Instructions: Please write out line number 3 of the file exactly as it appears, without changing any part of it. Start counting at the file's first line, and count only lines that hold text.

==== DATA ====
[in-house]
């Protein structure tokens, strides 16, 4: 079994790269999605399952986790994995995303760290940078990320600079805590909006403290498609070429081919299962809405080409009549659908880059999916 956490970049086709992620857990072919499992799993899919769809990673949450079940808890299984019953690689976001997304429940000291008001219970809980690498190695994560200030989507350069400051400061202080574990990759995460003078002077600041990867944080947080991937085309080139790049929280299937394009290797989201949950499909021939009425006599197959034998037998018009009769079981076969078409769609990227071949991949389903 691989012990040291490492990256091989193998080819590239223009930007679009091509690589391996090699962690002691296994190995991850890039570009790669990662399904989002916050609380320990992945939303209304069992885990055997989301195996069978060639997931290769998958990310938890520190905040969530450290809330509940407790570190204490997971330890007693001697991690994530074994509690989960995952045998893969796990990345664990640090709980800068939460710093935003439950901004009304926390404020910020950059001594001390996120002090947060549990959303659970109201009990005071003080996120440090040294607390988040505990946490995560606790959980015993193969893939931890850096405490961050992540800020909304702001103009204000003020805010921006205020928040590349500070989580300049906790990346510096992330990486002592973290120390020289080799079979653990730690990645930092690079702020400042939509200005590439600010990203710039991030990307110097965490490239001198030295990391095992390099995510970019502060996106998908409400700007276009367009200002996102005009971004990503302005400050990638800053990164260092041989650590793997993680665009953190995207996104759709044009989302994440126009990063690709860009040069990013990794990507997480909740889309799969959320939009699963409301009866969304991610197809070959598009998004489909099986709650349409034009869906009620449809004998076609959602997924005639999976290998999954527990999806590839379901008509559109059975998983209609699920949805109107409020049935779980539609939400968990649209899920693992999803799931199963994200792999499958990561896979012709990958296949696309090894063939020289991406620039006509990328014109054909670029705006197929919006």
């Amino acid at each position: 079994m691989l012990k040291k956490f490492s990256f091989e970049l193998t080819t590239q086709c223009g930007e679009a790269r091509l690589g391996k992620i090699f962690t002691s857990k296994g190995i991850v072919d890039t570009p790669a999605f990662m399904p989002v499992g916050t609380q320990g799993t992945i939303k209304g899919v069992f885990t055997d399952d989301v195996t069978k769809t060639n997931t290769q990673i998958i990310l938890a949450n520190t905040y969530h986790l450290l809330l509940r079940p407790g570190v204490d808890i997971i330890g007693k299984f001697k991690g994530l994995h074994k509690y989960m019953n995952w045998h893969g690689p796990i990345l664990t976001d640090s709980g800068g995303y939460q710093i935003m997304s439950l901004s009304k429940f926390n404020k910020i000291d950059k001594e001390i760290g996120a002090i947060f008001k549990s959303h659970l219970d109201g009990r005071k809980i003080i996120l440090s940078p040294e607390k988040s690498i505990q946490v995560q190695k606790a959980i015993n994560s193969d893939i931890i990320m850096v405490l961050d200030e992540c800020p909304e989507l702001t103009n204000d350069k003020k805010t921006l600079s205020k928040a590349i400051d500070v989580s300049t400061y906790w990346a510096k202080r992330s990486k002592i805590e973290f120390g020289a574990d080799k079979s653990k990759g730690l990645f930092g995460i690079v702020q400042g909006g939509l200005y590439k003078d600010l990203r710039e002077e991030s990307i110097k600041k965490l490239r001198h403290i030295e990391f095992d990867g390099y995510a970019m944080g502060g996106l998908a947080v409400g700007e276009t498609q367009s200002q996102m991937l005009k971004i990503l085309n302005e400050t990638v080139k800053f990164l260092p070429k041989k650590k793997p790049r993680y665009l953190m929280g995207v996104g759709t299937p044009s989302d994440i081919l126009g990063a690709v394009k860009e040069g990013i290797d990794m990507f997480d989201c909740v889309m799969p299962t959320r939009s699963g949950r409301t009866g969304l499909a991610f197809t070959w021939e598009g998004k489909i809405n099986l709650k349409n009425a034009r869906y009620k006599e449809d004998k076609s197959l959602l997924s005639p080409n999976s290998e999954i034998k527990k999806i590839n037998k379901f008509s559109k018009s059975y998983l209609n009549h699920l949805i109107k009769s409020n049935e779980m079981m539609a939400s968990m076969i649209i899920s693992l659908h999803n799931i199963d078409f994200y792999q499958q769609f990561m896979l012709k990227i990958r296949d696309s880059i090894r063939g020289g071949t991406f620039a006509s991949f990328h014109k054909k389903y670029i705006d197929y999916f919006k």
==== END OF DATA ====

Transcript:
């Amino acid at each position: 079994m691989l012990k040291k956490f490492s990256f091989e970049l193998t080819t590239q086709c223009g930007e679009a790269r091509l690589g391996k992620i090699f962690t002691s857990k296994g190995i991850v072919d890039t570009p790669a999605f990662m399904p989002v499992g916050t609380q320990g799993t992945i939303k209304g899919v069992f885990t055997d399952d989301v195996t069978k769809t060639n997931t290769q990673i998958i990310l938890a949450n520190t905040y969530h986790l450290l809330l509940r079940p407790g570190v204490d808890i997971i330890g007693k299984f001697k991690g994530l994995h074994k509690y989960m019953n995952w045998h893969g690689p796990i990345l664990t976001d640090s709980g800068g995303y939460q710093i935003m997304s439950l901004s009304k429940f926390n404020k910020i000291d950059k001594e001390i760290g996120a002090i947060f008001k549990s959303h659970l219970d109201g009990r005071k809980i003080i996120l440090s940078p040294e607390k988040s690498i505990q946490v995560q190695k606790a959980i015993n994560s193969d893939i931890i990320m850096v405490l961050d200030e992540c800020p909304e989507l702001t103009n204000d350069k003020k805010t921006l600079s205020k928040a590349i400051d500070v989580s300049t400061y906790w990346a510096k202080r992330s990486k002592i805590e973290f120390g020289a574990d080799k079979s653990k990759g730690l990645f930092g995460i690079v702020q400042g909006g939509l200005y590439k003078d600010l990203r710039e002077e991030s990307i110097k600041k965490l490239r001198h403290i030295e990391f095992d990867g390099y995510a970019m944080g502060g996106l998908a947080v409400g700007e276009t498609q367009s200002q996102m991937l005009k971004i990503l085309n302005e400050t990638v080139k800053f990164l260092p070429k041989k650590k793997p790049r993680y665009l953190m929280g995207v996104g759709t299937p044009s989302d994440i081919l126009g990063a690709v394009k860009e040069g990013i290797d990794m990507f997480d989201c909740v889309m799969p299962t959320r939009s699963g949950r409301t009866g969304l499909a991610f197809t070959w021939e598009g998004k489909i809405n099986l709650k349409n009425a034009r869906y009620k006599e449809d004998k076609s197959l959602l997924s005639p080409n999976s290998e999954i034998k527990k999806i590839n037998k379901f008509s559109k018009s059975y998983l209609n009549h699920l949805i109107k009769s409020n049935e779980m079981m539609a939400s968990m076969i649209i899920s693992l659908h999803n799931i199963d078409f994200y792999q499958q769609f990561m896979l012709k990227i990958r296949d696309s880059i090894r063939g020289g071949t991406f620039a006509s991949f990328h014109k054909k389903y670029i705006d197929y999916f919006k």